What happens when the patients come on board the ship with gaping tumours and grossly deformed bodies? You see past the obvious and soon you don't even see it anymore. You know there names, their family, where they live and their history? They become your friends. It was a hard week for me as I said goodbye to all five of the long stay patients I had been teaching English to-some of them for the whole field service. For the kids, it was also farewelling their caregivers and siblings. Me and Yaya have one last hug!


Aisha and mamma Mariam.

Me and Aisha.

Aboubacar and I. What a joy to see this young man standing straight and tall! You may remember my many Facebook posts following his progress and asking for prayer for him over the early part of the Guinea filed service. Thanks to the healing power of God Aboubacar cheated death and is now following Jesus!

Aboubacar's mamma Markalay and I.

Fodi, who came to the ship, his face ravaged by the flesh eating disease Noma is now healed. His face may not be perfect but he is alive and free of what would have taken his life.

It has been three years since the Academy has had any grade 12 graduates so it was a very special occasion when the entire crew were invited to attend the graduation ceremony of the three seniors of 2012/2013. All three of the girls will be leaving their families on board to spread their wings. It was a very moving occasion as one of the girls has lived her entire life on board a Mercy Ship.

What happens when some of the thousands of crew that have passed through the ship while we have been on board work their way into your heart. You know there names, their family, where they live and their history? They become your friends. When you can't imagine not seeing them everyday, bumping into them in the hallways and eating dinner alongside them, picking up conversations without having to deal with all the pleasantries that precede "normal" conversations. Jess has had her fair share of painful goodbyes this year and my heart broke for her as she farewelled two of her closet friends on the same day. Above Jess farewells Kylie and Abby.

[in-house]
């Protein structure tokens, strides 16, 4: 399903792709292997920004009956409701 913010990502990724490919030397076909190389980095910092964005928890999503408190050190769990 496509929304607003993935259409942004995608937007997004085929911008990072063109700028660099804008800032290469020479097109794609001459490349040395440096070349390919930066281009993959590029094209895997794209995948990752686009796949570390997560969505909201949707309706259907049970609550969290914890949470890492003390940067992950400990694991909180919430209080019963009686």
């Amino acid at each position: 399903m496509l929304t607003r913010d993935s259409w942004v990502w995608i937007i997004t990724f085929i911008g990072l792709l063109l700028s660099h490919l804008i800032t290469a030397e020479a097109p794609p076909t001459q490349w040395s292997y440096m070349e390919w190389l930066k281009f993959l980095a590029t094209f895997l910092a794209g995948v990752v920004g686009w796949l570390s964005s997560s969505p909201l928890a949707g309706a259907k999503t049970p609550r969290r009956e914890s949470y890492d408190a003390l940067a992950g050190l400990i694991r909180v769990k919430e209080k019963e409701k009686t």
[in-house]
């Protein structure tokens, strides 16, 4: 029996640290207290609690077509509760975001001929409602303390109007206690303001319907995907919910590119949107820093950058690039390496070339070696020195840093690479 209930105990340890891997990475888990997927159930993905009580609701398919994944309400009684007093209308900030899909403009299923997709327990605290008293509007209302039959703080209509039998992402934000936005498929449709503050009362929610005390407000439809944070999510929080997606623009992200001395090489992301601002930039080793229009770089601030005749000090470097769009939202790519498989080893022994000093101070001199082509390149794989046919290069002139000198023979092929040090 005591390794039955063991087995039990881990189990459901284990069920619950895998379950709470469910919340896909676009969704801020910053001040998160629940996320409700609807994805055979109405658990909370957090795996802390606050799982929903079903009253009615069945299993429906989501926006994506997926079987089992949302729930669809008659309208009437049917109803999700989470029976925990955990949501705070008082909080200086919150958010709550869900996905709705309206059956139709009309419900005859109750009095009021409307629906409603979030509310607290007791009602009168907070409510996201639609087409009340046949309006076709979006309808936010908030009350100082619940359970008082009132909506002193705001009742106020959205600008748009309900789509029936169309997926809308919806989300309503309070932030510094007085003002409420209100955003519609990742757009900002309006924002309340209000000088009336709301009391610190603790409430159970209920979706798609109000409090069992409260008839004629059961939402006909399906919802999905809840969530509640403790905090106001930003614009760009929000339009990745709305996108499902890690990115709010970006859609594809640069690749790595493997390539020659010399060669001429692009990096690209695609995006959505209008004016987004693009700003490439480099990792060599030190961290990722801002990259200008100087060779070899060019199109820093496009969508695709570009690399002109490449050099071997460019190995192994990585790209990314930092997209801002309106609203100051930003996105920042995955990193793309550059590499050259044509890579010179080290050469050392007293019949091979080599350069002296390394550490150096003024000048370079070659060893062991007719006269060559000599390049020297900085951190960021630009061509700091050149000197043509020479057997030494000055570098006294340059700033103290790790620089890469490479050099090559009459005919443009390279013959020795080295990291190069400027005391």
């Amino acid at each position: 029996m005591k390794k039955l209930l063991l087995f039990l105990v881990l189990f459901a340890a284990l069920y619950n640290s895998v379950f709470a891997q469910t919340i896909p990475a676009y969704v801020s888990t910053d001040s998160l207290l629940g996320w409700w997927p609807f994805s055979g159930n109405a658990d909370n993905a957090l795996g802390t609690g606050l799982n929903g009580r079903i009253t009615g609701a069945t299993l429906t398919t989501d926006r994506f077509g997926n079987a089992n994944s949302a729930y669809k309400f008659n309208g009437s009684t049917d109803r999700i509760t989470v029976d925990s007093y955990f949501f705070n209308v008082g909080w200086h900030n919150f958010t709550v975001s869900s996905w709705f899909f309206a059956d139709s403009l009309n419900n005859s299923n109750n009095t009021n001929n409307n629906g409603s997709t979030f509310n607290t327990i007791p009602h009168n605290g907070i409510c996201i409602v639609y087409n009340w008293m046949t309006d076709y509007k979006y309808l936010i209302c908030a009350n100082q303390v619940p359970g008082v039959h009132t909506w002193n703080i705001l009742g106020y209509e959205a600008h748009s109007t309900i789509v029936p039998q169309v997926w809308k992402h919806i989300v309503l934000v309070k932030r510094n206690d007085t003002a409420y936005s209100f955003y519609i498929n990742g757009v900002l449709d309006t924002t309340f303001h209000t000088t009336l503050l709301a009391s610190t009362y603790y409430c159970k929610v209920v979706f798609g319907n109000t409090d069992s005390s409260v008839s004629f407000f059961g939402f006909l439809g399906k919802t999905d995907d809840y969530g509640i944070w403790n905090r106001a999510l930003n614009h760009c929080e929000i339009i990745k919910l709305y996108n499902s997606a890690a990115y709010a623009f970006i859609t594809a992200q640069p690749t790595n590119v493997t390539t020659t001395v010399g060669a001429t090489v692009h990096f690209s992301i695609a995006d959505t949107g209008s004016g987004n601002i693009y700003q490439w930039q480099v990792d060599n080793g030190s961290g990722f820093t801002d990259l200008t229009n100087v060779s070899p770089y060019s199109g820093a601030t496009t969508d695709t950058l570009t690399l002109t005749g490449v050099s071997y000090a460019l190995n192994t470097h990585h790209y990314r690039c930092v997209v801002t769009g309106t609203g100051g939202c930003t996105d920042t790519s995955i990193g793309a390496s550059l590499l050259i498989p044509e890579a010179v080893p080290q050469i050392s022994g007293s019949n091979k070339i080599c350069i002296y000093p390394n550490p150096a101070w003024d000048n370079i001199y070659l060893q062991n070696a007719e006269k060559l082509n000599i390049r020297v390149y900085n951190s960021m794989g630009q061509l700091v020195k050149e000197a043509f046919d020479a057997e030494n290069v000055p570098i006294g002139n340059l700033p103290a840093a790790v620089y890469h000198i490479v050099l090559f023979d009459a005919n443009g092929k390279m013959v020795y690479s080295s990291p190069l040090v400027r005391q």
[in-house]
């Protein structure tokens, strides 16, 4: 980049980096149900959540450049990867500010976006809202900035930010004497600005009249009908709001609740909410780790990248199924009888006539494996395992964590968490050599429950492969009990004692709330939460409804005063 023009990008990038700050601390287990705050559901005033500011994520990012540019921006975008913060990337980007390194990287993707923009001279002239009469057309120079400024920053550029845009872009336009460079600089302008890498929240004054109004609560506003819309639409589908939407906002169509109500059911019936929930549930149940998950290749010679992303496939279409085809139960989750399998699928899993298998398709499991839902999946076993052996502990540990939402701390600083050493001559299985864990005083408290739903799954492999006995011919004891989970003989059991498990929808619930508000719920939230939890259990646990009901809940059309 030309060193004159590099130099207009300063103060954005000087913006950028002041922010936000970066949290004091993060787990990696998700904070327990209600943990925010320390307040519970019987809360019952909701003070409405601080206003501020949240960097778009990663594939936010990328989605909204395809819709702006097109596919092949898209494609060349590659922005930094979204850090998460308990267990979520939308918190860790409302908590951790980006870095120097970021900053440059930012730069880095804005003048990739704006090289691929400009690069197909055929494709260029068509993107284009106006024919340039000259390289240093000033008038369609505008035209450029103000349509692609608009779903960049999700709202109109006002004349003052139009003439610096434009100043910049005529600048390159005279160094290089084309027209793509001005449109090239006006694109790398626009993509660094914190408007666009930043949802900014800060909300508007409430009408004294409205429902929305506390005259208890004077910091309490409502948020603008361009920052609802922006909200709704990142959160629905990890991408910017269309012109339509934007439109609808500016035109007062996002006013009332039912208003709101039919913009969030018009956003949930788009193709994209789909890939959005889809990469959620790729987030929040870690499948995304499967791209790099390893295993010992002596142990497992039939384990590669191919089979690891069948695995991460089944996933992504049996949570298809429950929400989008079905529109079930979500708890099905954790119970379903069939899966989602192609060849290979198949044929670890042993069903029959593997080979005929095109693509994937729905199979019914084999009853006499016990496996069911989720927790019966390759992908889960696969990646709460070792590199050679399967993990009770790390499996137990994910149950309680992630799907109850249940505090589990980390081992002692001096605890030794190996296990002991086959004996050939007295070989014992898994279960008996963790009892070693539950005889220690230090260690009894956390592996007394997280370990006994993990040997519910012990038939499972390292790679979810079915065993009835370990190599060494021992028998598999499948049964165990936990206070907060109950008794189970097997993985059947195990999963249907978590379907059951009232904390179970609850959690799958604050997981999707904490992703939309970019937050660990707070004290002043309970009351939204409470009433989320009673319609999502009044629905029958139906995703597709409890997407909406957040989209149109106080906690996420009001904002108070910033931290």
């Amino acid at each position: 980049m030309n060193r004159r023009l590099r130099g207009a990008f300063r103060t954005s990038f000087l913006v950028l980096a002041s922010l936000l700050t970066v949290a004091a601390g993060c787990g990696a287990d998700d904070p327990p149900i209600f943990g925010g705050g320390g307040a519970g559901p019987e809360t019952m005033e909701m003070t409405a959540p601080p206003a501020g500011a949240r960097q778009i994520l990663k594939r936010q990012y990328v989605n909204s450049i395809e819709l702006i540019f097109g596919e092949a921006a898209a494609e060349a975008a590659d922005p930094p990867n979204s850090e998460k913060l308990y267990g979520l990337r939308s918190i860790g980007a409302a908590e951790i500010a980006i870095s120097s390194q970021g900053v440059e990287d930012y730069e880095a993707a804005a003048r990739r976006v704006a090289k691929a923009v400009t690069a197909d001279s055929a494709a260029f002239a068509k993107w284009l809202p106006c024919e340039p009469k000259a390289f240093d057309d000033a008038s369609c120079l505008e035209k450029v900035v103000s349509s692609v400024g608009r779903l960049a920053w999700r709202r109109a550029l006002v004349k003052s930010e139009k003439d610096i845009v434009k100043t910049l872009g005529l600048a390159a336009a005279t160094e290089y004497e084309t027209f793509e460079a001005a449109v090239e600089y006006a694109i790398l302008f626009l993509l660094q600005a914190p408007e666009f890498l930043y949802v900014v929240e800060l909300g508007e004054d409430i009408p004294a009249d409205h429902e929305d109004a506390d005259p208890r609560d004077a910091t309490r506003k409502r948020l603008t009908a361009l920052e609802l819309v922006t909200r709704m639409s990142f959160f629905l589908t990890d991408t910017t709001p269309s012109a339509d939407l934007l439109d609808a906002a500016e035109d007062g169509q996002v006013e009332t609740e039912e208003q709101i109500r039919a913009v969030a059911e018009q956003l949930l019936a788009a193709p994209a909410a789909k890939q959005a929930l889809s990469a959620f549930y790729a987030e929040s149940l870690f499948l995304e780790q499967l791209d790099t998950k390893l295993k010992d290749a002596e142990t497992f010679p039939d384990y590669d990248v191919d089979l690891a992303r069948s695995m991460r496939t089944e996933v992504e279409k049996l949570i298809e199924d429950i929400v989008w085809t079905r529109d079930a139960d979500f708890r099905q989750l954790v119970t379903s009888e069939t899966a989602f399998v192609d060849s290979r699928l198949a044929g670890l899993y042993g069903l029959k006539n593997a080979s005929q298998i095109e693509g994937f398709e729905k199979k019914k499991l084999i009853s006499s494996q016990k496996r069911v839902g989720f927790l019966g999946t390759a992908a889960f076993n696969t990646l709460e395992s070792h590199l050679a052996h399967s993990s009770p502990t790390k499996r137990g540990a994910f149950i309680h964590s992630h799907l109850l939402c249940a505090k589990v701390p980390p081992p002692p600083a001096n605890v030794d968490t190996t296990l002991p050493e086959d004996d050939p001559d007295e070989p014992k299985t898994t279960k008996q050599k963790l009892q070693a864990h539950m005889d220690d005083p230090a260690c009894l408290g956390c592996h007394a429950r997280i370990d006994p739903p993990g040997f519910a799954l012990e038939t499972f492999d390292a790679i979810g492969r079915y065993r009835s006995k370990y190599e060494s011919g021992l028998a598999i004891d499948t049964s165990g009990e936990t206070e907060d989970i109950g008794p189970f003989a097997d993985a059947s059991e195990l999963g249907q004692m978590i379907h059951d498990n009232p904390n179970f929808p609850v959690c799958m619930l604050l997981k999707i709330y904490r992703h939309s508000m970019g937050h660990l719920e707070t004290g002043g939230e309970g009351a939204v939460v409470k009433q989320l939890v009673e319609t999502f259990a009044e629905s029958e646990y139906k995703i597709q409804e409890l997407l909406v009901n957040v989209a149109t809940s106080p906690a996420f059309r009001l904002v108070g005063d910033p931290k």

Jess and her much loved French teacher, grade six mentor teacher and fond family friend Miss Kelly. Thanks for helping to get Jessica's ears pierced in Spain! Auvoir Miss Kelly-we love you xo

This is what goodbye looks like-week after week. The crowds on the dock swell towards the end of each field service and when long term crew depart the ship's horn blows as a final tribute to their service and to offer closure of good and faithful service.

The land rovers drive out and the crew line the dock in a significant gesture of respect and sharing of pain. The tears flow freely and we seek refuge in those who remain. Imagine a whole life time of goodbyes packed into a small season of your life. Sometimes I think to myself that I just can't be bothered getting to know anyone else so I can spare myself the pain of having to say the inevitable goodbyes. But better to have loved and lost than to never have loved at all!

Henri Nouwen:
Love and the Pain of Leaving

"Every time we make the decision to love someone, we open ourselves to great suffering, because those we most love cause us not only great joy but also great pain. The greatest pain comes from leaving. When the child leaves home, when the husband or wife leaves for a long period of time or for good, whe
n the beloved friend departs to another country or dies ... the pain of the leaving can tear us apart.

Still, if we want to avoid the suffering of leaving, we will never experience the joy of loving. And love is stronger than fear, life stronger than death, hope stronger than despair. We have to trust that the risk of loving is always worth taking."